The Canon PowerShot SX10 IS has been on store shelves – and in the hands of photographers – since November. User reviews from our readers have been rolling in ever since, and we’ve rounded up a small sample for our Users Speak Out feature.
Since the release of the SX10, Canon added the SX1 to their ultrazoom lineup, featuring a CMOS sensor and HD video recording. However, the SX10 remains one of the most-viewed cameras on our website. It sports a 10 megapixel CCD sensor, 20x optical zoom, a 2.5 inch tilt LCD, and the current DIGIC 4 image processor. The whole package is currently available for $400 or less, depending on where you shop.
Overall, SX10 users were happy with their cameras. Two thirds of them would recommend it to someone shopping for an ultrazoom, but even those who liked the SX10 enough to recommend it had a few gripes and complaints. Read the sample of opinions below to find out what users love and hate about the SX10. And as always, check out our full-length review for our own take along with some sample images.
One of the best ultrazooms on the market
Submitted by Kamugin on 1/30/2009
PROS: Huge zoom, hot shoe for external flashgun, tilt LCD, AA batteries equipped, good ergonomic design with useful buttons and controls, plenty of user friendly features and full manual mode, compartment for memory card isn’t in the same place as batteries, efficient image stabilization.
CONS: Small LCD, heavy, cheap lens cover and hood, cheap cover for USB connector, hard to open battery hatch, not too good autofocus especially with artificial light, no RAW mode, no battery level indicator.
OVERALL SCORE: 8/10
Slow Lens, Clumsy Controls a Poor Mix
Submitted by Rachel*B on 11/7/2008
PROS: Excellent resolution, reasonably sharp images. Better noise control than Canon’s previous “S” models, ISO usable through 400; 800 in a pinch. Image edges, corners are sharper. Lens aberration is less than average for this zoom range. Huge zoom range includes wide angle. Digital zoom images are surprisingly good. iContrast increases dynamic range, means more shadow detail, less highlight clipping. Bright vari-angle LCD with wider viewing.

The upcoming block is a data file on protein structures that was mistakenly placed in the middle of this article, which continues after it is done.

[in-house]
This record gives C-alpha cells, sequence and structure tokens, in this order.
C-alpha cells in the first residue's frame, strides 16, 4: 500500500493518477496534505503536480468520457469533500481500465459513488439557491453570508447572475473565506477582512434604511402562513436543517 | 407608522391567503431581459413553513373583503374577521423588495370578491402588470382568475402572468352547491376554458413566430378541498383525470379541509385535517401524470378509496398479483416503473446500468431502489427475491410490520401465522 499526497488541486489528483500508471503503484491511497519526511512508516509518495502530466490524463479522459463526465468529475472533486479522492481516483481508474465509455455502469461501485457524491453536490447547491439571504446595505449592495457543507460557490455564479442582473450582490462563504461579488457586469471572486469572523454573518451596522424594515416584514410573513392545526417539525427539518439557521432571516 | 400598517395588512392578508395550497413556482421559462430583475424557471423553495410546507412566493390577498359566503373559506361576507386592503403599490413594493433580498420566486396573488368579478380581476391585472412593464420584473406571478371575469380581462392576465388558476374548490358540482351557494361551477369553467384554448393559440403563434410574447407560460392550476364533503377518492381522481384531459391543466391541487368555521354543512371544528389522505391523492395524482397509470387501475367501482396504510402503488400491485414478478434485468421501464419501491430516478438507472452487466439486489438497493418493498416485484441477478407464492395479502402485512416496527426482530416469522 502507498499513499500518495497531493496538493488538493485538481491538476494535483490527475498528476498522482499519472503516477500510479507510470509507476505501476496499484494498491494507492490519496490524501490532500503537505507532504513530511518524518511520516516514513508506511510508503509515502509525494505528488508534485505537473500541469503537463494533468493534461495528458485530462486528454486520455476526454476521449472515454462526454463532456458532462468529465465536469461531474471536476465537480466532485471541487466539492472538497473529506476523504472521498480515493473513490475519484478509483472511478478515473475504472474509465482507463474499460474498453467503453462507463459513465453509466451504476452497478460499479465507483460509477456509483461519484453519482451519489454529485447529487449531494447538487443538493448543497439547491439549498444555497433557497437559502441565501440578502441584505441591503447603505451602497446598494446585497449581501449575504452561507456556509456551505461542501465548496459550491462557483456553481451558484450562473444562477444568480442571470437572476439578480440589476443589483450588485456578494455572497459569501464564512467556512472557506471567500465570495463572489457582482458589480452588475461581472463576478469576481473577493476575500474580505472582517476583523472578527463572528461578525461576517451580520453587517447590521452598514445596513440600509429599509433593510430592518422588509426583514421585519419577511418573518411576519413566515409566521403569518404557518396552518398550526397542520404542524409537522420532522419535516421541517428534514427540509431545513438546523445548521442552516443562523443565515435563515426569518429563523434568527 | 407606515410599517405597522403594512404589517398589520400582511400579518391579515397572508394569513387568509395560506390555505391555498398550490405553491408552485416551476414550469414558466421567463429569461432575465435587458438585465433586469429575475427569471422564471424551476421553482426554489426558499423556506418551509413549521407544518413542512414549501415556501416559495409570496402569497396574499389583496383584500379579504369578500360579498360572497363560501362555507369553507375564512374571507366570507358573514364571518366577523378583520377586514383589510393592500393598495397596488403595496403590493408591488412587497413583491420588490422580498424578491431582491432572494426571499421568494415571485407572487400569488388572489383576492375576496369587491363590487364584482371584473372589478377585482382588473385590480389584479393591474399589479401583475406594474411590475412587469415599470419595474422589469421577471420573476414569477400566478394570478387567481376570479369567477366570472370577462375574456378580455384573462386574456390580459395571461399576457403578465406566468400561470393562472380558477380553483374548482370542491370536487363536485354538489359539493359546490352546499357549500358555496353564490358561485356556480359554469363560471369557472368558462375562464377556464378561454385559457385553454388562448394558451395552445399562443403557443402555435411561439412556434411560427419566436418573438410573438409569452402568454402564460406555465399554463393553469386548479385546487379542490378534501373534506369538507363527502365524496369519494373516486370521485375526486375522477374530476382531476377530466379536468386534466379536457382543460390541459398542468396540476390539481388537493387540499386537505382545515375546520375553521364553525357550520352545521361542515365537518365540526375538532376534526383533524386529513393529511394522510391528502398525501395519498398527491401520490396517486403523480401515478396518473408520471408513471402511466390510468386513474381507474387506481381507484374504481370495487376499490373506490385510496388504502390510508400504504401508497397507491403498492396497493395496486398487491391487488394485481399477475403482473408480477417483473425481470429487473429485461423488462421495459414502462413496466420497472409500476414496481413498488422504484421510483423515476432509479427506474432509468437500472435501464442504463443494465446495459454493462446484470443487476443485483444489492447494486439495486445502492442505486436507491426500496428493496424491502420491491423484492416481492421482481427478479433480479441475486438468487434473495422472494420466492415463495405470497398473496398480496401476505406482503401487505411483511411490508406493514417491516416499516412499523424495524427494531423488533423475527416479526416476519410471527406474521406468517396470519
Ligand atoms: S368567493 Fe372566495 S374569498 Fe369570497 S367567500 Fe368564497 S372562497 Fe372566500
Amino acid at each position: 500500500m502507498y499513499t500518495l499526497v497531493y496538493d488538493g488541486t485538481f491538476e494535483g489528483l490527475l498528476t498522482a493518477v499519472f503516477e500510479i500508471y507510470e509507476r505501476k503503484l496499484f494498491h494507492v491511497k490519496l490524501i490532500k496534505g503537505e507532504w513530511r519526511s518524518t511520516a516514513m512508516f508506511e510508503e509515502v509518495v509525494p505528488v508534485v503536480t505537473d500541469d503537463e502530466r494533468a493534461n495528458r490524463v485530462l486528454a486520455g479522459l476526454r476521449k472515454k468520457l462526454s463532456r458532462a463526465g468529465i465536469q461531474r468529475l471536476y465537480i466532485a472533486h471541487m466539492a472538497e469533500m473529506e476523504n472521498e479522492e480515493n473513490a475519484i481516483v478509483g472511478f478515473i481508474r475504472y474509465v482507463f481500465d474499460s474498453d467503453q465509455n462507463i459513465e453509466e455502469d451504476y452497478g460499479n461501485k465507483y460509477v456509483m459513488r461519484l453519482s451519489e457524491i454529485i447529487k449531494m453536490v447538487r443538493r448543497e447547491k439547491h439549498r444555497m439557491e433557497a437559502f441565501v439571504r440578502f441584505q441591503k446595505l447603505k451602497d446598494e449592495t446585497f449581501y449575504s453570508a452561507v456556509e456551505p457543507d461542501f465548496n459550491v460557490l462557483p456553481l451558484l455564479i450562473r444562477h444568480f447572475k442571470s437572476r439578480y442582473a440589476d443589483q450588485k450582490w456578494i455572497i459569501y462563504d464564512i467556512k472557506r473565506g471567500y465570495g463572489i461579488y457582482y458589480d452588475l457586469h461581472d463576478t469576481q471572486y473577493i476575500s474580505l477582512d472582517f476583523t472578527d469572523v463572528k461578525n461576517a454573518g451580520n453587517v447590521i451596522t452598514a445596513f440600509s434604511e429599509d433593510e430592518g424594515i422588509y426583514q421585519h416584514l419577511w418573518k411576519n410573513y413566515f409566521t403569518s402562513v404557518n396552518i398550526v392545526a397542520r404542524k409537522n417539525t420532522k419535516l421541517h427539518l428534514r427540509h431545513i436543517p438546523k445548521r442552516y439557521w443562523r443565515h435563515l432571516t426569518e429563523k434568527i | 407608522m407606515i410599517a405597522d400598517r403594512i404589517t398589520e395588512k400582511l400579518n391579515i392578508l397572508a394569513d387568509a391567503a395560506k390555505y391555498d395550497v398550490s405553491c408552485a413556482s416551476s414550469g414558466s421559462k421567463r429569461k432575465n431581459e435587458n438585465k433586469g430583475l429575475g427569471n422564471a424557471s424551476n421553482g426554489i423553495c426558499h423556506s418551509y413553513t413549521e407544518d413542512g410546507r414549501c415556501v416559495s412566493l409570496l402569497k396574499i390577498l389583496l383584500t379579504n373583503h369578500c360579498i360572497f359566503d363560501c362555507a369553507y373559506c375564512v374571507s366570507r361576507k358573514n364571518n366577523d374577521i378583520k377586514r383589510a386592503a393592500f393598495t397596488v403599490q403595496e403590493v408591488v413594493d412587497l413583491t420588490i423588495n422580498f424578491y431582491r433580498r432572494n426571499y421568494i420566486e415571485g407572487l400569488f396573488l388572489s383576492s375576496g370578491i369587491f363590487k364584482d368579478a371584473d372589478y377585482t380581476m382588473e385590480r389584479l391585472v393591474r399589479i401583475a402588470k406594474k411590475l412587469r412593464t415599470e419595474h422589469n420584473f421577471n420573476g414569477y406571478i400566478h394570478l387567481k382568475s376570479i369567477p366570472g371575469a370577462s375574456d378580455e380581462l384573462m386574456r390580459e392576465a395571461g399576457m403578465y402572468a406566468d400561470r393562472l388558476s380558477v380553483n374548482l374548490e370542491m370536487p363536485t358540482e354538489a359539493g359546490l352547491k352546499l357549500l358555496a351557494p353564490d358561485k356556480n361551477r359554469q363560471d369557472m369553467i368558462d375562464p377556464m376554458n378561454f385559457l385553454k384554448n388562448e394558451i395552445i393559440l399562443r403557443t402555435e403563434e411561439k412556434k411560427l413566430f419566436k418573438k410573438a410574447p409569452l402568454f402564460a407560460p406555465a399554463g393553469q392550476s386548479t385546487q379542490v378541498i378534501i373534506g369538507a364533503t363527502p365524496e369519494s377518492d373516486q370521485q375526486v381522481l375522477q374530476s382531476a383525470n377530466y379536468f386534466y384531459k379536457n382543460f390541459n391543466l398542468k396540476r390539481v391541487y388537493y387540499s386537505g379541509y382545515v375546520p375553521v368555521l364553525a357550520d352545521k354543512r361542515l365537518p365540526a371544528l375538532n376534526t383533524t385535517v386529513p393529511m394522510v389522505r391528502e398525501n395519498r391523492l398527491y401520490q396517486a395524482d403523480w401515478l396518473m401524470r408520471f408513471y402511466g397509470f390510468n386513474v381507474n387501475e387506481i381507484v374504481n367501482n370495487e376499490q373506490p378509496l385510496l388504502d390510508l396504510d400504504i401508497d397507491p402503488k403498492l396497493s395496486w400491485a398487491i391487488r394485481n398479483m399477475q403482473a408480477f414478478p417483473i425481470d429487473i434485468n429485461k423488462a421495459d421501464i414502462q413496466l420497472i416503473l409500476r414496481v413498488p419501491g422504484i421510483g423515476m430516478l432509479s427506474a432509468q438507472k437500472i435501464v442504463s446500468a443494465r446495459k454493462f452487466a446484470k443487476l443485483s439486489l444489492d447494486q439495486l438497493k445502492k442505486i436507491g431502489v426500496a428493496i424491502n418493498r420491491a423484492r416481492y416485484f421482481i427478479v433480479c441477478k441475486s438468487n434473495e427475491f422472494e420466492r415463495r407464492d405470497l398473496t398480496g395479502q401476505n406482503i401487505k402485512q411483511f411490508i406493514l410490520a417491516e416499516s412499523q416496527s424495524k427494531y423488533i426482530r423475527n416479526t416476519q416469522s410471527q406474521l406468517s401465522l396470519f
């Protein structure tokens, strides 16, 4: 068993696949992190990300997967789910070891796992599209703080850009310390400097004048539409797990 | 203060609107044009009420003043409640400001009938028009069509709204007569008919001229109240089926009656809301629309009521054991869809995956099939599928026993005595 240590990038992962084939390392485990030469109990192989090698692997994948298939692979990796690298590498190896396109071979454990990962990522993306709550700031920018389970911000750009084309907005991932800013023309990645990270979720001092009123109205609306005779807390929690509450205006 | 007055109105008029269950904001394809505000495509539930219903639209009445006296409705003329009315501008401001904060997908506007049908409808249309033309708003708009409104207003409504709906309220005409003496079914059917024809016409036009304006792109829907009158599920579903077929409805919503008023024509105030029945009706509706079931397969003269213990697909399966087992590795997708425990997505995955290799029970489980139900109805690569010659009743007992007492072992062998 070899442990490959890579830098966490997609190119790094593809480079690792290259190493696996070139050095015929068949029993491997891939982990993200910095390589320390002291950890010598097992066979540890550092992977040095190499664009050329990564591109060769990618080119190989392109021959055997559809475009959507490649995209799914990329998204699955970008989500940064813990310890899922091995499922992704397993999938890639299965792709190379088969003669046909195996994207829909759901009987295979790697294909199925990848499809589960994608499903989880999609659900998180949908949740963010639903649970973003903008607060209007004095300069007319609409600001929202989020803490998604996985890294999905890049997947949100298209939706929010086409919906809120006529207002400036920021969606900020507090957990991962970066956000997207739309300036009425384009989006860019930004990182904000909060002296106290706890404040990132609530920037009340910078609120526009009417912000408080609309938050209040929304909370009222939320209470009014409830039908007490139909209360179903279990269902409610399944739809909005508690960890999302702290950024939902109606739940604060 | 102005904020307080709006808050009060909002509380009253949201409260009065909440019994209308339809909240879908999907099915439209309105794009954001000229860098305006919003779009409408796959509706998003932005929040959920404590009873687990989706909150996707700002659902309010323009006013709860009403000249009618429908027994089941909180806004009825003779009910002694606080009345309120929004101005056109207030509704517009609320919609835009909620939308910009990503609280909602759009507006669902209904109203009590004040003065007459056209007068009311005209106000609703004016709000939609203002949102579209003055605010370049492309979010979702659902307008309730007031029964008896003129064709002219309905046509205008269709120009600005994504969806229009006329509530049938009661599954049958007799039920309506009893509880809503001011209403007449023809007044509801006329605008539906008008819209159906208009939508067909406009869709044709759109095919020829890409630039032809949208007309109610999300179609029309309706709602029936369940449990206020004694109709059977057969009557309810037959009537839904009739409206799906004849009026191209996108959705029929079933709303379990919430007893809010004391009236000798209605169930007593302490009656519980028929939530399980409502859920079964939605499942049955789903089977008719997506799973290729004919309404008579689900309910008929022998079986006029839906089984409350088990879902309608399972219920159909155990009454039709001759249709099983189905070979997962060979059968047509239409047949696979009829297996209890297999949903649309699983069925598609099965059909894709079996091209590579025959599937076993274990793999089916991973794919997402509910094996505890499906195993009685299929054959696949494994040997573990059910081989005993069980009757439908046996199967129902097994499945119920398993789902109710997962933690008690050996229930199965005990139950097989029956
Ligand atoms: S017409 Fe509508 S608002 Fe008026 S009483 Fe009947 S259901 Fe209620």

CONS: Slow lens beyond the 100mm mark – image stabilization can’t keep up unless ISO 1600 is employed, which is much too noisy. Need a monopod for much zooming below ISO 800 in less than bright light. Images have an unpleasant blue cast that is hard to stomach. Autofocus is very slow, difficult to achieve indoors and often fails altogether; and while autofocus outdoors in bright light is usually snappy, failure to focus also occurs sometimes even under the most optimal conditions. Control wheel is clumsy and frustrating.
OVERALL SCORE: 5/10
Has one flaw
Submitted by Drummer101 on 2/16/2009
PROS: 10 megapixels, uses AA’s, lots of zoom, uses SDHC, can hold a flash gun. Fold out LCD (see cons)
CONS: I wish there was a rubber piece to hold onto because the plastic can get slick, but I am going to put on friction tape. 800 ISO and above is not really usable at full resolution JPEG. The eyepiece has another LCD inside, so it is hard to focus on small subjects and know if they are in focus. The Auto mode keeps going to a 1/8 shutter speed, but I only use the M mode. Fold out LCD is a good idea but it moves vertically (not supposed to) so sometimes it loses connection and the LCD turns off.
OVERALL SCORE: 8/10
Submitted by taxxiway on 1/2/2009
PROS: In the easiest light conditions, you get very nice shots… A huge zoom but often not usable because of the insufficient image stabilization.
CONS: Autofocus is very difficult indoors or in poor light. It often fails. Image stabilization isn’t by any means as efficient as I hoped it would be. In manual mode you cannot be under 5.6 anyway. As ISO climbs, images get really noisy. I think the battery door will collapse pretty soon – very difficult to open, worse to shut. It seems to be incredibly cheap manufacturing, not talking of the clumsy wheel and the uncomfortable buttons in general.
OVERALL SCORE: 5/10